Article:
Minolta Dimage EX 1500 Review
On the whole the EX1500 is a very good performer, with good resolution and a very good colour balance (the only time the white balance was fooled was in a night shot which it turned very red). In fact I was impressed by how little I had to correct colour balance on images taken with this camera, as with all digital cameras image contrast was "improved" by correcting levels (a Photoshop term) but (except when using the flash) colour balance was nearly always spot on.
Much talked about and a little mis-understood is effect is barrel distortion. Barrel distortion is a lens effect which causes images to see 'spherised' at their center. Most noticeable when you have a very straight edge near the side of the image frame. Some people find this to be an unacceptable fault of the camera, my own personal feelings are that although barrel distortion can be visible sometimes it would not be noticeable for 99% of your photography. That said, this camera certainly has barrel distortion at it's widest angle (38mm):
CCD / Electronic noise
Anyone who has read my previous reviews will know that my pet hate is CCD noise, I have come to the conclusion that I may have been "spoilt" by cameras which exhibit hardly any noise (Nikon CP900s, Canon Powershot Pro 70). It's something I've had alot of critisism over (read: Sony FD-91 review).
What do you mean by noise? I think I need to qualify what I mean by noise and where and when it's important, CCD noise can be seen in an image when zoomed in 2 x or 3 x as a grain or random colour pattern on what should be a continuous tone of colour. Because of it's characteristics it is normally more visible in dark areas of an image or when an image is taken in low light withouta flash.
When does / doesn't it matter? If the majority of your images are reduced (resampled) down for use on a web page, in an email or just to make them easier to view on your monitor then the actual action of resampling the image down by 50% will (most of the time) average any noise produced by the CCD / Electronics and you'll have a very clean and "continuous tone" image. Of course, the original image resolution is important (this is why noise on the FD-91 was such an issue because it only has XGA resolution, downsampling to 640x480 didn't average the noise out). Noise really only matters if you want to take a section of the image and blow it up or you need to print the image at anything less than 300dpi.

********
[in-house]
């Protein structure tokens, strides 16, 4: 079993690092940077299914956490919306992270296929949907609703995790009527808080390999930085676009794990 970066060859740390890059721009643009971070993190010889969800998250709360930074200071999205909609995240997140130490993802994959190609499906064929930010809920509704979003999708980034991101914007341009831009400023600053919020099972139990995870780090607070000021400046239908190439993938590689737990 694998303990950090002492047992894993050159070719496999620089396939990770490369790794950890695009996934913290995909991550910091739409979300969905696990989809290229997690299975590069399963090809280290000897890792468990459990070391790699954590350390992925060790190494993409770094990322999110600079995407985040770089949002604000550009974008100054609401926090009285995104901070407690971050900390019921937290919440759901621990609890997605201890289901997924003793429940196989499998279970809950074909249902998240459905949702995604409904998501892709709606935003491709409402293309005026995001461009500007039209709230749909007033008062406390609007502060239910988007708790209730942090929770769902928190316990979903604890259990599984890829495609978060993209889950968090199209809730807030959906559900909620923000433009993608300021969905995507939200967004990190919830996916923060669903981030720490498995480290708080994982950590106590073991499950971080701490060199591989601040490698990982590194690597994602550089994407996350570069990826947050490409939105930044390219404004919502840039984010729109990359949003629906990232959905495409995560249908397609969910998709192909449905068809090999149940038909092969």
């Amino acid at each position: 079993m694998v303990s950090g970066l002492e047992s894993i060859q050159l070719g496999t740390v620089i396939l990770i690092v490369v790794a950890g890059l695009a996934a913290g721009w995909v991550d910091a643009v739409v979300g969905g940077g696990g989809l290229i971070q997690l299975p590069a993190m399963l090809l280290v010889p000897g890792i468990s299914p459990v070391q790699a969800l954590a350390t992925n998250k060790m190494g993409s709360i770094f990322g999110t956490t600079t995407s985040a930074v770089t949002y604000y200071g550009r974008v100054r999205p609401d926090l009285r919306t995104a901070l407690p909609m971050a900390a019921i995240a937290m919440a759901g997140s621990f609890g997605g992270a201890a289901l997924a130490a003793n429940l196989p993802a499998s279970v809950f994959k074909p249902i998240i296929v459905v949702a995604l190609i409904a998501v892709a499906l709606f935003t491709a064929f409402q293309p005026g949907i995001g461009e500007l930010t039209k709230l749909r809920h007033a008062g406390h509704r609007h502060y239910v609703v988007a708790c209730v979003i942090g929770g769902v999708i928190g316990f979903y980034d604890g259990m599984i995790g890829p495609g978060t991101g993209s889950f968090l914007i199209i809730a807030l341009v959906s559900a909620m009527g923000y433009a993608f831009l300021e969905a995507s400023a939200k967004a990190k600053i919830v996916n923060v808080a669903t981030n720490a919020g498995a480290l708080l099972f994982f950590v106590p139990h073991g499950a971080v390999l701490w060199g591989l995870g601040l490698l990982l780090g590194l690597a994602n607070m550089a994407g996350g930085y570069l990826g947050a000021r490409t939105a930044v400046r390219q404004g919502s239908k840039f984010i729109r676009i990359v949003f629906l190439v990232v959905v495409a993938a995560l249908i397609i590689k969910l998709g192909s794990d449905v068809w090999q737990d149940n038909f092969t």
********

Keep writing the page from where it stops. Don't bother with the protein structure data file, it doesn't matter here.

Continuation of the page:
Back to the EX1500, it does indeed exhibit some noise, although fairly slight it is definitely still there. If you browse through the samples galleries you'll see images which have been reduced by 50% which look perfectly (in fact, very) good. Take a close look at some of the untouched images.
This image of a Singapore "shop house" looks prefectly acceptable at this resolution, however zooming in on the marked area of the original by a factor of three demonstrates the random "colour noise".
"Stuck-on" pixels on very long long exposures
I don't really want to highlight this as a problem, one of the great things about the EX1500 is it's ability to take very long exposure images (up to 2 seconds - which is long for a digicam) and great for night time shots.
However, this also reaches the extremes of performance of the CCD, on the long exposure image shown below (about 1.5s) I have indicated pixels on the CCD which have maxed-out and can be seen as a bright red, blue or green dot.
- Fujifilm X-T223.6%
- Nikon D50025.4%
- Nikon AF-S 105mm F1.4E8.2%
- Olympus M.Zuiko 12-100mm F47.5%
- Panasonic Lumix DMC-G857.2%
- Sigma 85mm F1.4 Art6.7%
- Sigma 50-100mm F1.8 Art5.1%
- Sony a63006.4%
- Sony Cyber-shot RX10 III3.7%
- Sony Cyber-shot RX100 V6.3%
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